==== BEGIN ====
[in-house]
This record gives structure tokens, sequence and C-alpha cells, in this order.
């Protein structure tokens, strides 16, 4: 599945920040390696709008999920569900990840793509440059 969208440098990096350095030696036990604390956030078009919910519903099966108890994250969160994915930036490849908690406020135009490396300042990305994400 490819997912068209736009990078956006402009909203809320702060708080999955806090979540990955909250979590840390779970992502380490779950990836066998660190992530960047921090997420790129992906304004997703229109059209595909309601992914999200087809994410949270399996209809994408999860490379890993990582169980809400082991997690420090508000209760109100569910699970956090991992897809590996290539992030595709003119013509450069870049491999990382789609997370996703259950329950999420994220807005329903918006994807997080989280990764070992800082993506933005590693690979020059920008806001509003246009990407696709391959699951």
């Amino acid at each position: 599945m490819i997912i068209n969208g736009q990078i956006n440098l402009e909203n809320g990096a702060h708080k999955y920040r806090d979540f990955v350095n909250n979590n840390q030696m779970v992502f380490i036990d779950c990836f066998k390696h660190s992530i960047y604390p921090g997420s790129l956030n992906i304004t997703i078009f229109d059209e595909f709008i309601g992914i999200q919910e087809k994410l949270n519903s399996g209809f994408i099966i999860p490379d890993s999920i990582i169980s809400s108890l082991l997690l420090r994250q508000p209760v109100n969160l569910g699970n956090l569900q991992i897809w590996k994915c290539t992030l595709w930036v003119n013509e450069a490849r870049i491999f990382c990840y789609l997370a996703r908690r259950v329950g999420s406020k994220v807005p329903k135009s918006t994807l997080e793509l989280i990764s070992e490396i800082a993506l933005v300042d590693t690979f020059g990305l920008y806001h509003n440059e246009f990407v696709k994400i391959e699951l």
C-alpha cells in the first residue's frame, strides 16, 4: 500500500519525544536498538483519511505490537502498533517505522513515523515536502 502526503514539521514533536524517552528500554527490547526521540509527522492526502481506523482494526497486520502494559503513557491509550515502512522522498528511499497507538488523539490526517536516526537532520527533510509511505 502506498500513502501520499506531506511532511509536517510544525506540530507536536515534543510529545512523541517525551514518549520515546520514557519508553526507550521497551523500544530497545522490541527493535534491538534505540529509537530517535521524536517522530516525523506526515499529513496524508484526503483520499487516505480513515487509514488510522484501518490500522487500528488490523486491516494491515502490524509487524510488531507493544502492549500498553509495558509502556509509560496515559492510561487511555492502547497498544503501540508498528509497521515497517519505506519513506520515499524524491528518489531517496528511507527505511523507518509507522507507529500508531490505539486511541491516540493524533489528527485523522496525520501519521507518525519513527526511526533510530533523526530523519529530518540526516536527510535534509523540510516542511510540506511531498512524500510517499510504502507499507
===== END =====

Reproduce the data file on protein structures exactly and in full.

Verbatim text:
[in-house]
This record gives structure tokens, sequence and C-alpha cells, in this order.
């Protein structure tokens, strides 16, 4: 599945920040390696709008999920569900990840793509440059 969208440098990096350095030696036990604390956030078009919910519903099966108890994250969160994915930036490849908690406020135009490396300042990305994400 490819997912068209736009990078956006402009909203809320702060708080999955806090979540990955909250979590840390779970992502380490779950990836066998660190992530960047921090997420790129992906304004997703229109059209595909309601992914999200087809994410949270399996209809994408999860490379890993990582169980809400082991997690420090508000209760109100569910699970956090991992897809590996290539992030595709003119013509450069870049491999990382789609997370996703259950329950999420994220807005329903918006994807997080989280990764070992800082993506933005590693690979020059920008806001509003246009990407696709391959699951």
């Amino acid at each position: 599945m490819i997912i068209n969208g736009q990078i956006n440098l402009e909203n809320g990096a702060h708080k999955y920040r806090d979540f990955v350095n909250n979590n840390q030696m779970v992502f380490i036990d779950c990836f066998k390696h660190s992530i960047y604390p921090g997420s790129l956030n992906i304004t997703i078009f229109d059209e595909f709008i309601g992914i999200q919910e087809k994410l949270n519903s399996g209809f994408i099966i999860p490379d890993s999920i990582i169980s809400s108890l082991l997690l420090r994250q508000p209760v109100n969160l569910g699970n956090l569900q991992i897809w590996k994915c290539t992030l595709w930036v003119n013509e450069a490849r870049i491999f990382c990840y789609l997370a996703r908690r259950v329950g999420s406020k994220v807005p329903k135009s918006t994807l997080e793509l989280i990764s070992e490396i800082a993506l933005v300042d590693t690979f020059g990305l920008y806001h509003n440059e246009f990407v696709k994400i391959e699951l």
C-alpha cells in the first residue's frame, strides 16, 4: 500500500519525544536498538483519511505490537502498533517505522513515523515536502 502526503514539521514533536524517552528500554527490547526521540509527522492526502481506523482494526497486520502494559503513557491509550515502512522522498528511499497507538488523539490526517536516526537532520527533510509511505 502506498500513502501520499506531506511532511509536517510544525506540530507536536515534543510529545512523541517525551514518549520515546520514557519508553526507550521497551523500544530497545522490541527493535534491538534505540529509537530517535521524536517522530516525523506526515499529513496524508484526503483520499487516505480513515487509514488510522484501518490500522487500528488490523486491516494491515502490524509487524510488531507493544502492549500498553509495558509502556509509560496515559492510561487511555492502547497498544503501540508498528509497521515497517519505506519513506520515499524524491528518489531517496528511507527505511523507518509507522507507529500508531490505539486511541491516540493524533489528527485523522496525520501519521507518525519513527526511526533510530533523526530523519529530518540526516536527510535534509523540510516542511510540506511531498512524500510517499510504502507499507